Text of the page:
The Daughter of an Empress eBook

This eBook from the Gutenberg Project consists of approximately 348 pages of information about The Daughter of an Empress.
pitied them, the ambassadors of the great European powers alone remained insensible to their lamentations.  No one of them opened the doors of their palaces to them, no one afforded them protection or consolation; and although it was known that cardinal Bernis, in spite of the horror which had for years been felt of this order in France, was personally favorable to them, and had long delayed the consent of the court of France to their abolition, yet even Bernis now avoided any manifestation of kindness for them, lest his former friend, the Spanish ambassador, might think he so far humiliated himself as to favor the Jesuits for the sake of recovering the friendship and good opinion of the Duke of Grimaldi.  But Grimaldi himself now no longer dared to protect the Jesuits, however friendly he might be to them, and however much they were favored by Elizabeth Farnese, the Spanish queen-mother.  King Charles, her son, had finally ventured to defy her authority, and in an autograph letter had commanded the Duke of Grimaldi to receive no more Jesuits in his palace.  And while, as we have said, the whole diplomacy had declared against the order of the holy fathers of Jesus, it must have been the more striking that this Russian Count Orloff had compassion upon them, and lent a willing ear to the complaints of the unfortunate members of the order.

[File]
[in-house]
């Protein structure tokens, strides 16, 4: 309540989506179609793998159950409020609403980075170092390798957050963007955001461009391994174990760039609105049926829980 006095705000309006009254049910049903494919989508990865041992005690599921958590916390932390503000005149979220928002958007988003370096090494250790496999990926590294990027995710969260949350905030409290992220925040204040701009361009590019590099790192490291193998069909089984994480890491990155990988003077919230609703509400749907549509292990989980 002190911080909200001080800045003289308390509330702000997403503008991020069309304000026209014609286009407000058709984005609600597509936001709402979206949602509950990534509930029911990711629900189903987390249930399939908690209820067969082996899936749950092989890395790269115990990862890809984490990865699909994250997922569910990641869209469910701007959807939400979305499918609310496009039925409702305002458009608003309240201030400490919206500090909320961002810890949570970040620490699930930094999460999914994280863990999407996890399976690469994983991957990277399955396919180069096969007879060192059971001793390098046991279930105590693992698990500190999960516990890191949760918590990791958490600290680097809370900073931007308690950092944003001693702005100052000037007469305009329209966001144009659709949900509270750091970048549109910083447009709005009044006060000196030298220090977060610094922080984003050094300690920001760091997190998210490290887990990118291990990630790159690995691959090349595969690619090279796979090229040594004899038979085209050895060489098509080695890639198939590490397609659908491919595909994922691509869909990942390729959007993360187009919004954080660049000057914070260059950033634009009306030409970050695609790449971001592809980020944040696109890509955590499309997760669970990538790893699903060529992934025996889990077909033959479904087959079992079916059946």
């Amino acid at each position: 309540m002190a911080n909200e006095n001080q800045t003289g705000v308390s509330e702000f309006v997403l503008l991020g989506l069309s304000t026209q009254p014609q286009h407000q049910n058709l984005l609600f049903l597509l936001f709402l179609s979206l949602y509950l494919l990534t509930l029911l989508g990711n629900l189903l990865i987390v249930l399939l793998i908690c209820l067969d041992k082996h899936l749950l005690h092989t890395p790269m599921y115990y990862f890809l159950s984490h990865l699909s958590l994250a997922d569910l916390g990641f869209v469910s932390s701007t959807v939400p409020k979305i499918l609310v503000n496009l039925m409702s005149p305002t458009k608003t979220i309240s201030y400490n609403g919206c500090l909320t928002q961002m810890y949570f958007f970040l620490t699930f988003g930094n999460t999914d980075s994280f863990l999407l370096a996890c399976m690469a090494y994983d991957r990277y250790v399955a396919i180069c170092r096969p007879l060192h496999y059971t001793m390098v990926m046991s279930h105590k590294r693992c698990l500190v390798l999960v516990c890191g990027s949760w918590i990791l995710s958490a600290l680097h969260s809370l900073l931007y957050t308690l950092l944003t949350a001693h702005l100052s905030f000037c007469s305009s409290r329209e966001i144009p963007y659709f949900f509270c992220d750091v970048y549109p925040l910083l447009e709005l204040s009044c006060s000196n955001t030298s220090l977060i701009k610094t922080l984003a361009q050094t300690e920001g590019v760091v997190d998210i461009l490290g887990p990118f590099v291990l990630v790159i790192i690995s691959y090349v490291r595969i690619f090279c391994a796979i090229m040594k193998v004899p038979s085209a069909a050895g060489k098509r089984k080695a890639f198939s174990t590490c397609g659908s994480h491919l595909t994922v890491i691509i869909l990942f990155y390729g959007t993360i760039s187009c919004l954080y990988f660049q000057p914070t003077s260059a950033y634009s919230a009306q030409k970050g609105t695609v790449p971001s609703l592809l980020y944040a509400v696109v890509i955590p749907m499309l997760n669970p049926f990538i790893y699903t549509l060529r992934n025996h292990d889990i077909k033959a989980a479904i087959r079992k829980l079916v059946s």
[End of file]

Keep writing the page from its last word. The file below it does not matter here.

This Russian count gave the good Romans much material for reflection and head-shaking; the women were occupied with his herculean beauty, and the men with his wild, daring, and reckless conduct.  They called him a barbarian, a Russian bear, but could not help being interested in him, and eagerly repeating the little anecdotes freely circulated respecting him.

They smilingly told that he had been the first who had had the courage to defy the powerful republic of Venice, which, for recruiting sailors for his fleet in their territories for the war against the Turks, wished to banish him from proud and beautiful Venice.  But Alexis Orloff had laughed at the senate of the republic when they sent him the order to leave.  He had ordered the two hundred soldiers, who formed his retinue, to arm themselves, and, if necessary, to repel force with force; but to the senate he had answered that he would leave the city as soon as he pleased, not before!  But, as it seemed that he was not pleased to leave the city, he remained there, and now the angry and indignant senate sent him the peremptory command to leave Venice with his soldiers in twenty-four hours.  A deputation of the senate came in solemn procession to communicate to the Russian count this command of the Council of Three.  Alexis Orloff received them, lying upon his divan, and to their solemn address he laughingly answered:  “I receive commands from no one but my empress!  It remains as before, that I shall go when I please, and not earlier!”

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The Daughter of an Empress from Project Gutenberg. Public domain.
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